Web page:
Many companies have had collective bargaining agreements (CBA) for decades and have made conscious decisions directly with the union for provisions that support a specific regional difference to ensure they are appropriate for the marketplace. This provision would render these efforts moot and companies would be less inclined to accommodate specific regional requests, with the fear of that flowing into a broader-scope bargaining unit at a later date. This provision also seriously hampers the right and ability of a company to continue its operations in the event of a labour dispute and removes the rights of unionized employees to work within the CBA that they negotiated and voted for.  We recommend that the current LRA parameters for the establishment, maintenance and dissolution of a bargaining unit remain the same. 

Labour Relations Act – Release of Employee Lists

For a union to request a certification vote, it needs to demonstrate support from 40% of its potential constituents. This is a fair and balanced representation of a company’s employees.  Lowering this threshold to 20% (as a requirement for employers to provide the union with contact information) is a breach of employee’s rights to privacy and independent decision-making. It will also be disruptive to the industry through ongoing certification attempts.  To maintain a fair representation, avoid unwarranted pressure and support our employee’s right to their privacy and personal choice, we recommend that the union must demonstrate they have support from a minimum of 40% of the workforce before an employer is required to provide the full employee list and contact information.

Minimum Wage

The current implementation plan of higher minimum wages will cost companies in our industry hundreds of thousands to millions of dollars. The food and beverage sector is a low-margin, high-labour intensive industry and our businesses simply can’t absorb these cost increases over such a short period.  The shock to our industry will result in significant job losses and potentially business closures. The new minimum wage policy clearly runs counter to your challenge for the agri-food sector to create 120,000 new jobs by 2020. If the minimum wage is increased as quickly as has been proposed our industry will not be able to comply.  .

We recommend responsible implementation of wage increases by extending the implementation period evenly over five years from the proposed 18-month period.

Finally, throughout the Changing Workplaces Review, our industry (and others) repeatedly asked that an economic impact study be conducted to fully understand the effects of any changes to the ESA and LRA prior to implementation. In the absence of this study, our member companies have completed their own analysis and it has become clear that the combined changes will have profound negative consequences on the Ontario economy through drastic increases in labour costs, reduced job creation and fewer opportunities for youth and low-skilled workers. This will ultimately hurt the very people your government is trying to help and we know this is not the intended consequence.

We would be pleased to meet with you to further discuss our industry’s unique circumstances and to advocate for responsible change in advance of the next Bill reading.  We request your continued support of the food and beverage industry and the agri-food sector as a whole. Thank you in advance for your consideration and we look forward to meeting at your earliest convenience.



Norman Beal
CEO Food and Beverage Ontario
(on behalf of the FBO Board)



Hon. Jeff Leal, Minister Responsible for Small Business and Minister of Agriculture, Food and Rural Affairs

Hon. Brad Duguid, Minister of Economic Development and Growth

Hon. Kevin Daniel Flynn, Minister of Labour



[i] With more than 3,000 businesses generating $41 billion in revenue, providing over 130,000 direct jobs and exporting $7.6 billion in product annually.   The food and beverage processing sector generates another $24.1 billion in indirect economic impacts.  Additionally, the sector is the first customer to farmers, with Ontario-based food processors buying about 65% of food-related farm production directly from the farmers.  It is this kind of local sourcing that promotes the development of new, high-quality products that improve the health and wellbeing of people.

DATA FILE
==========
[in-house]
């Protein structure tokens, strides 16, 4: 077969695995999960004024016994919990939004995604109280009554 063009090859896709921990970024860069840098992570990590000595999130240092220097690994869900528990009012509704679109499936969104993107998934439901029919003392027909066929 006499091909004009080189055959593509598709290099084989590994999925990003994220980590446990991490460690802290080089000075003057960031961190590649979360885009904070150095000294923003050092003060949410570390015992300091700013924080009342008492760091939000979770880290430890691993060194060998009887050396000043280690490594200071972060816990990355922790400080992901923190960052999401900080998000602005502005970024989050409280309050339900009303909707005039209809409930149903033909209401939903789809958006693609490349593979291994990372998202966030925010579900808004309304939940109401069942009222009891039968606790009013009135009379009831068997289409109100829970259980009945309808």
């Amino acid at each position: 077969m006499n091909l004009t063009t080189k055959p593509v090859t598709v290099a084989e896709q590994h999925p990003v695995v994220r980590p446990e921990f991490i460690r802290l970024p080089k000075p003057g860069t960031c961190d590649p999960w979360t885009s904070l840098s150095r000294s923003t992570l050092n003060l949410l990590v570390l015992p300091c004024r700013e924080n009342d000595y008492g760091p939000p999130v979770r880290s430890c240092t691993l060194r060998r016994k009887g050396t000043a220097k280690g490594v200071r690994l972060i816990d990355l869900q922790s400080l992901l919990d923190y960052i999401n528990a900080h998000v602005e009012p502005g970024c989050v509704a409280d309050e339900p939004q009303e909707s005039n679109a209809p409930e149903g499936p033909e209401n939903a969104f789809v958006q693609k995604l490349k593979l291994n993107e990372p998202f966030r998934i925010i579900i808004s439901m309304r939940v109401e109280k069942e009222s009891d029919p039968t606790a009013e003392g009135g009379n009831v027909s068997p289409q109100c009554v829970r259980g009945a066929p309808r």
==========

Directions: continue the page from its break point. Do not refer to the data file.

[ii] To explain using a specific example:  Between farm environments, growing conditions, temperature and weather fluctuations, unplanned plant shutdowns and changing production specifications, scheduling flexibility is critical for the transport of live chickens from farm to processor.  Unlike a non-biological product, even slight variations in any of these inputs can create a need for a short term schedule change (i.e. less than 48 hours’ notice).  If transport drivers can refuse shifts and/or the new scheduling rules create scenarios where we lose flexibility in scheduling, this could easily result in any or a combination of the following:  Chickens being readied for transport (taken off feed) and then not picked up on a timely basis leaving them off feed for longer than is within acceptable animal welfare guidelines; processors being fined for being over supply quota if chickens are left at farm too long and grow bigger/become heavier due to transport delays; animals being exposed to adverse weather conditions (heat or cold) during transport negatively impacting their health/welfare and increasing the number of chickens which are dead on arrival at the processing facility; and in the worst case, chickens not being able to be picked up as planned and having to be euthanized.


[iii] Essentially through this provision, the government has condoned a 3.9% absenteeism increase in Ontario (10 days off out of a targeted 260 days).  Using this percentage, one company estimated the need to hire 14 more people to account for these absences resulting in an incremental labour cost of $700,000 a year.   This increase in cost will force us to increase prices and puts us at a disadvantage in an already highly competitive market.


[iv] A member company of FBO currently hires 100 seasonal workers during its peak season, offering five months’ employment at forty hours per week; all paid above minimum wage, but not equal to their 80 full-time workers.  As a result of this new requirement, the company is progressing automation plans with the objective of eliminating 60 seasonal jobs. Another company indicated that as a result of the increased cost to temporary workers, they will be forced to hire more permanent employees which will simply create cyclical lay-offs based on the fluctuations of the business.